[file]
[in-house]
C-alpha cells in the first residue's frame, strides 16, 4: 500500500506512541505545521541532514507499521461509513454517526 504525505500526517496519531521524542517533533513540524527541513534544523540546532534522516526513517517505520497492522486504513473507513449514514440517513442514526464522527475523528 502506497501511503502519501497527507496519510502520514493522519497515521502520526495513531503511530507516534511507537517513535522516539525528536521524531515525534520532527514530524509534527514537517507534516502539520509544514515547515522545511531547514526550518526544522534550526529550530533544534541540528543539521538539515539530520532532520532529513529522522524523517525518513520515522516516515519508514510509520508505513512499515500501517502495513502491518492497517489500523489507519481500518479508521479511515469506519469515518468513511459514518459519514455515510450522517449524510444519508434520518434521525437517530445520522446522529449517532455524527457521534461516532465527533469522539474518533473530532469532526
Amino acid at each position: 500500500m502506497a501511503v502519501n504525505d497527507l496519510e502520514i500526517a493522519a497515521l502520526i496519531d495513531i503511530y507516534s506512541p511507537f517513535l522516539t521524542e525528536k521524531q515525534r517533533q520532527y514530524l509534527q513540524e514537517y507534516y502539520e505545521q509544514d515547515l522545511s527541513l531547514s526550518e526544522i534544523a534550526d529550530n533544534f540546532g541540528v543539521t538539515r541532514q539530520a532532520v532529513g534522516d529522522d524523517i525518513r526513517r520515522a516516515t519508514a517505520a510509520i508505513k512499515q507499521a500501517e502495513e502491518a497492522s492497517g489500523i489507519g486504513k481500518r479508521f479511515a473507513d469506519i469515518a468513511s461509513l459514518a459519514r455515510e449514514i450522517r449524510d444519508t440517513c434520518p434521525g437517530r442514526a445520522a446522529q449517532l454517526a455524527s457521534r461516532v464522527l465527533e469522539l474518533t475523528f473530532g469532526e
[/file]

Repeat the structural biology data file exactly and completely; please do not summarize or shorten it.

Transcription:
[in-house]
C-alpha cells in the first residue's frame, strides 16, 4: 500500500506512541505545521541532514507499521461509513454517526 504525505500526517496519531521524542517533533513540524527541513534544523540546532534522516526513517517505520497492522486504513473507513449514514440517513442514526464522527475523528 502506497501511503502519501497527507496519510502520514493522519497515521502520526495513531503511530507516534511507537517513535522516539525528536521524531515525534520532527514530524509534527514537517507534516502539520509544514515547515522545511531547514526550518526544522534550526529550530533544534541540528543539521538539515539530520532532520532529513529522522524523517525518513520515522516516515519508514510509520508505513512499515500501517502495513502491518492497517489500523489507519481500518479508521479511515469506519469515518468513511459514518459519514455515510450522517449524510444519508434520518434521525437517530445520522446522529449517532455524527457521534461516532465527533469522539474518533473530532469532526
Amino acid at each position: 500500500m502506497a501511503v502519501n504525505d497527507l496519510e502520514i500526517a493522519a497515521l502520526i496519531d495513531i503511530y507516534s506512541p511507537f517513535l522516539t521524542e525528536k521524531q515525534r517533533q520532527y514530524l509534527q513540524e514537517y507534516y502539520e505545521q509544514d515547515l522545511s527541513l531547514s526550518e526544522i534544523a534550526d529550530n533544534f540546532g541540528v543539521t538539515r541532514q539530520a532532520v532529513g534522516d529522522d524523517i525518513r526513517r520515522a516516515t519508514a517505520a510509520i508505513k512499515q507499521a500501517e502495513e502491518a497492522s492497517g489500523i489507519g486504513k481500518r479508521f479511515a473507513d469506519i469515518a468513511s461509513l459514518a459519514r455515510e449514514i450522517r449524510d444519508t440517513c434520518p434521525g437517530r442514526a445520522a446522529q449517532l454517526a455524527s457521534r461516532v464522527l465527533e469522539l474518533t475523528f473530532g469532526e